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These Lawless Times: The Fiberglass Rooster Mystery

Why do bad things happen to good, giant fiberglass animals?

by Joe Pastoor - August 2003

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Weldon Johnson underwent a triple bypass on April 1. Twenty days later, his rooster was gone. “It sure didn’t help his recovery any,” said his daughter, Colleen Johnson, when The Rake discussed the incident with her.

Mr. Johnson first installed the nine-foot fiberglass rooster in front of his Two Harbors gift shop in 1965. Prior to this incident, pranksters had kidnapped the bird twice, and each time he was retrieved in good condition. This time was different. In the early hours of April 21, suspects ripped the defenseless roadside attraction from his pedestal without so much as loosening a nut. Crime scene photos show the cracked and shattered remains where his feet were left behind.

When he was fished out of Amity Creek off Seven Bridges Road, the Johnsons discovered even more extensive damage, including a critical wound to the back of the head, and a section missing from his once-proud comb.

When we visited the Johnsons at their store in July, they were upbeat about the prospect of an arrest. After all, there was an eyewitness to the getaway. The ICP (Initial Crime Report) from April 21 states, “A motorist called and reported a brown pickup headed toward Duluth with a giant chicken in the back.” The Johnsons said the witness also got a partial license plate number, and that the suspects were identified as “Easties,” a word which here means, “spoiled rich kids from Duluth’s affluent East Side.” But more than three months later, no arrests have been made, and Two Harbors police report no progress since the recovery of the victim. In fact, they react a bit wearily to inquiries.

It’s possible that the THPD has grown cynical about the matter. Media saturation of the case reached as far as the New York Post and even Minnesota Monthly, while crime against humans has maintained its pace without regard to the story. Even so, the fiberglass population of the state remains among the most vulnerable to such attacks. From his office in Sparta, Wisconsin, Jim Schauf told us about numerous oversized fiberglass attractions that have been targeted by pranksters and vandals. “A fiberglass skier we made for a resort out here, someone shot an arrow through it. We also had a monkey stolen. That was a felony. That thing was worth $7,000 dollars.” Shauf’s business is called F.A.S.T. (Fiberglass Animals Shapes and Trademarks). They not only manufacture most of the oversized icons of roadside culture we know and love, but they are often the first responders when tragedy strikes. Five years ago, in Frazee, Minnesota, the world’s largest turkey went up in a fireball. F.A.S.T. saved the day with a replacement even larger than the first. While the flameout of “Big Tom” was caused by a stray welding torch, Schauf chalked up most incidents to “high school mascot stuff” and football rivalries.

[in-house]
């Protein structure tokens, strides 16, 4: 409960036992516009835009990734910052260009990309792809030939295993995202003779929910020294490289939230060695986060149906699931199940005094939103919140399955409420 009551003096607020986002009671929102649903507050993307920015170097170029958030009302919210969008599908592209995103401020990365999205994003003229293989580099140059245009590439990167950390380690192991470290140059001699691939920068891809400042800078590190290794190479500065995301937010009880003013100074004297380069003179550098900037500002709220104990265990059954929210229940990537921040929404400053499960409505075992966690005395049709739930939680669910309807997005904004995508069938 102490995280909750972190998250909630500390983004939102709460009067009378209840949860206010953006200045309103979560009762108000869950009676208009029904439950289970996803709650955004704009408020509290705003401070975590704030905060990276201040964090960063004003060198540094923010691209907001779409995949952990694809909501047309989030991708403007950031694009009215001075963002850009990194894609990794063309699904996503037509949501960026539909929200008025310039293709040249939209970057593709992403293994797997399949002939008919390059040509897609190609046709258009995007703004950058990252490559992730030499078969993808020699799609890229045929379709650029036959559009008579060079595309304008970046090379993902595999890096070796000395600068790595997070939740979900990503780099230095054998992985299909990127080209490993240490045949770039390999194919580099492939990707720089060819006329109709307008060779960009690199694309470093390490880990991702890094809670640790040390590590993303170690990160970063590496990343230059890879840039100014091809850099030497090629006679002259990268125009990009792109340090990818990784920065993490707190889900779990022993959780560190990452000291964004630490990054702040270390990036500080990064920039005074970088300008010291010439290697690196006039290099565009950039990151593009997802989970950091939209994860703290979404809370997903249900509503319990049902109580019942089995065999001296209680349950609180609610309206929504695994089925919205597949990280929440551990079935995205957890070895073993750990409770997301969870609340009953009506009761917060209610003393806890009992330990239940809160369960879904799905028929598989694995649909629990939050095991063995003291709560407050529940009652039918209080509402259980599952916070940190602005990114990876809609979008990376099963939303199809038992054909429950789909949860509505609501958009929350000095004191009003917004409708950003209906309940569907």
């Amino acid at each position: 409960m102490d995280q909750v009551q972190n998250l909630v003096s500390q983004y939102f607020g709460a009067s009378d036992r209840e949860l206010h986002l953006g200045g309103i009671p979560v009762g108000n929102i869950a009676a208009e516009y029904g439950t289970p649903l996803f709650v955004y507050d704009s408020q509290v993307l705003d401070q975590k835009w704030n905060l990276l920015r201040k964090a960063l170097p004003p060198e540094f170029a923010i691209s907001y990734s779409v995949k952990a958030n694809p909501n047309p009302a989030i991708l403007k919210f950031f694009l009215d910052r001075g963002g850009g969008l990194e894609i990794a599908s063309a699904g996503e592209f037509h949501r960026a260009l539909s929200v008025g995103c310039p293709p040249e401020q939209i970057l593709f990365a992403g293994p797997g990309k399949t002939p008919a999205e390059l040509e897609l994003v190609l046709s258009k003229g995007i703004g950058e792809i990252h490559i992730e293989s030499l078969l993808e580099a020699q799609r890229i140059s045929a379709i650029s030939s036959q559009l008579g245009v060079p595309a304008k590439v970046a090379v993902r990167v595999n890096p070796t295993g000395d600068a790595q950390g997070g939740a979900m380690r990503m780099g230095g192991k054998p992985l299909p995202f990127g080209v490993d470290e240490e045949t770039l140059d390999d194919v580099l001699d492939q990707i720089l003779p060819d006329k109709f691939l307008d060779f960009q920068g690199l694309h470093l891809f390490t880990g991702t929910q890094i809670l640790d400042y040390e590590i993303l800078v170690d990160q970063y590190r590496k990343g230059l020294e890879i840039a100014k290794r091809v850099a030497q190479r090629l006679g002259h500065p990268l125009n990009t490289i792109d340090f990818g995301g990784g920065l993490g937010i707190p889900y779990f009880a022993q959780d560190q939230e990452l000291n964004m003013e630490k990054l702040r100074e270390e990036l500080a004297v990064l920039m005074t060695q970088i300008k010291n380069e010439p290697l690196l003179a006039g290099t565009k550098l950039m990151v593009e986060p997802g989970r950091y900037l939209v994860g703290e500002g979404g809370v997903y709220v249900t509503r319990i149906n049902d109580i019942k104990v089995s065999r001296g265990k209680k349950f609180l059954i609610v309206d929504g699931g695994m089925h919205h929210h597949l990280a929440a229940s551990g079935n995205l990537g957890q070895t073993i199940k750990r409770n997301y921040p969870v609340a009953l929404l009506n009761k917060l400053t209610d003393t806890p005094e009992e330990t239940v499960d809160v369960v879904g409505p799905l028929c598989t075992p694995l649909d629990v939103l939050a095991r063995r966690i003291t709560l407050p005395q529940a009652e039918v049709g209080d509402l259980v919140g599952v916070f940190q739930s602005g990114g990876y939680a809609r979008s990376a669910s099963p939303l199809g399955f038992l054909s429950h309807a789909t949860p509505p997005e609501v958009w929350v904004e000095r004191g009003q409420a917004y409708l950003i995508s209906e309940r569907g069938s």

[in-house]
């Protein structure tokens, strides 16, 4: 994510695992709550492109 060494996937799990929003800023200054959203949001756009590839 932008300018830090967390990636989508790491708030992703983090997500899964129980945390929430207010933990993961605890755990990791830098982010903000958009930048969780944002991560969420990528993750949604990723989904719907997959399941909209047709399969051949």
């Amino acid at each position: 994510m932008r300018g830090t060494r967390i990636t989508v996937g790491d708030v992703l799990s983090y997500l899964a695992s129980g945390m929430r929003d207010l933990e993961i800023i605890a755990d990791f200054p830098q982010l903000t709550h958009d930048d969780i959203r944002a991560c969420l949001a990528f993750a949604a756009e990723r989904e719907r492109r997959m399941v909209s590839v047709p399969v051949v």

Some victims, however, are never made whole. Few in Blue Earth have forgotten the day when Little Green Sprout was decapitated. Even the Jolly Green Giant was powerless to stop the carnage when Sprout’s lifeless head was dangled from a highway overpass by Fairmont vandals. He has not been replaced.

The Weldon rooster has come out of his scrape considerably better than Sprout. Workers from the Northwest Airlines A320 maintenance base in Duluth came to the rescue, meticulously restoring the rooster in their fiberglass studio, at no cost to the Johnsons. What brought about this uncharacteristic act of corporate citizenship is hard to say. Flightless poultry, however grand, doesn’t generate the marketing image a struggling airline typically wants. But there is that matter of the $838 million bailout from the state that required NWA to build the Duluth base in the first place, followed shortly by $850 million in union concessions negotiated by U.S. Rep. James Oberstar. NWA may have decided it was time to give something back. The proud fiberglass sentinel is back at his post and looking more alpha than Al Cecci at the height of his powers.

But with the case unsolved, is Two Harbors law enforcement concerned about its image? I wanted to help, so I called up north to offer a detective tip I picked up. Has the victim had a chance to pick the suspects out of a lineup, I asked? “We didn’t have a visual,” said Chief of Police Rick Hogenson. “The rooster didn’t talk to anyone when we found him. He was pretty much comatose.”

—Joe Pastoor